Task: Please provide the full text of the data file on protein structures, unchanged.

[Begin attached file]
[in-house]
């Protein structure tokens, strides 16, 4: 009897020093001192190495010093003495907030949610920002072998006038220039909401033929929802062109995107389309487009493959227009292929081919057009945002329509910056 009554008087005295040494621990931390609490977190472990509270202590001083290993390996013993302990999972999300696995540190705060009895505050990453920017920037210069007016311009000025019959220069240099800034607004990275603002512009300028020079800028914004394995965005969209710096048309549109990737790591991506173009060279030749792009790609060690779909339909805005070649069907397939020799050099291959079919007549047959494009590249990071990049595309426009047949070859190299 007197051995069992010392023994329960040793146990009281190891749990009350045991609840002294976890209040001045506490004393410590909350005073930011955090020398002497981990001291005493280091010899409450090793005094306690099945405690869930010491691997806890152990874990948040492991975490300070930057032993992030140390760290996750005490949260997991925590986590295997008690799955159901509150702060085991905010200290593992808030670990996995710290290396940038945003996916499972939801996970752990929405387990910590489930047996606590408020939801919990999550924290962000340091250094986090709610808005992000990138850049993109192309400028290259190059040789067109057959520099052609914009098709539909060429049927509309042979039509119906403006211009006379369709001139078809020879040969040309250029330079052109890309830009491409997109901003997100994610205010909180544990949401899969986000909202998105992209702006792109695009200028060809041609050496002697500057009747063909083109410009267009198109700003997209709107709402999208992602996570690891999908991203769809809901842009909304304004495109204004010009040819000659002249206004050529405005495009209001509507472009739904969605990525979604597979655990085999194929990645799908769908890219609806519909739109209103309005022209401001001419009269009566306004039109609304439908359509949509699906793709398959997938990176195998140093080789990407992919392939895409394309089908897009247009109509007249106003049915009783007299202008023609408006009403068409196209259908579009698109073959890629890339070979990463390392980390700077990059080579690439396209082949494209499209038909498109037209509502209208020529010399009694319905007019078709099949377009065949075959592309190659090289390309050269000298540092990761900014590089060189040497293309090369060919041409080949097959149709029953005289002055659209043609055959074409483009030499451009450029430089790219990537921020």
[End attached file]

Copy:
[in-house]
């Protein structure tokens, strides 16, 4: 009897020093001192190495010093003495907030949610920002072998006038220039909401033929929802062109995107389309487009493959227009292929081919057009945002329509910056 009554008087005295040494621990931390609490977190472990509270202590001083290993390996013993302990999972999300696995540190705060009895505050990453920017920037210069007016311009000025019959220069240099800034607004990275603002512009300028020079800028914004394995965005969209710096048309549109990737790591991506173009060279030749792009790609060690779909339909805005070649069907397939020799050099291959079919007549047959494009590249990071990049595309426009047949070859190299 007197051995069992010392023994329960040793146990009281190891749990009350045991609840002294976890209040001045506490004393410590909350005073930011955090020398002497981990001291005493280091010899409450090793005094306690099945405690869930010491691997806890152990874990948040492991975490300070930057032993992030140390760290996750005490949260997991925590986590295997008690799955159901509150702060085991905010200290593992808030670990996995710290290396940038945003996916499972939801996970752990929405387990910590489930047996606590408020939801919990999550924290962000340091250094986090709610808005992000990138850049993109192309400028290259190059040789067109057959520099052609914009098709539909060429049927509309042979039509119906403006211009006379369709001139078809020879040969040309250029330079052109890309830009491409997109901003997100994610205010909180544990949401899969986000909202998105992209702006792109695009200028060809041609050496002697500057009747063909083109410009267009198109700003997209709107709402999208992602996570690891999908991203769809809901842009909304304004495109204004010009040819000659002249206004050529405005495009209001509507472009739904969605990525979604597979655990085999194929990645799908769908890219609806519909739109209103309005022209401001001419009269009566306004039109609304439908359509949509699906793709398959997938990176195998140093080789990407992919392939895409394309089908897009247009109509007249106003049915009783007299202008023609408006009403068409196209259908579009698109073959890629890339070979990463390392980390700077990059080579690439396209082949494209499209038909498109037209509502209208020529010399009694319905007019078709099949377009065949075959592309190659090289390309050269000298540092990761900014590089060189040497293309090369060919041409080949097959149709029953005289002055659209043609055959074409483009030499451009450029430089790219990537921020």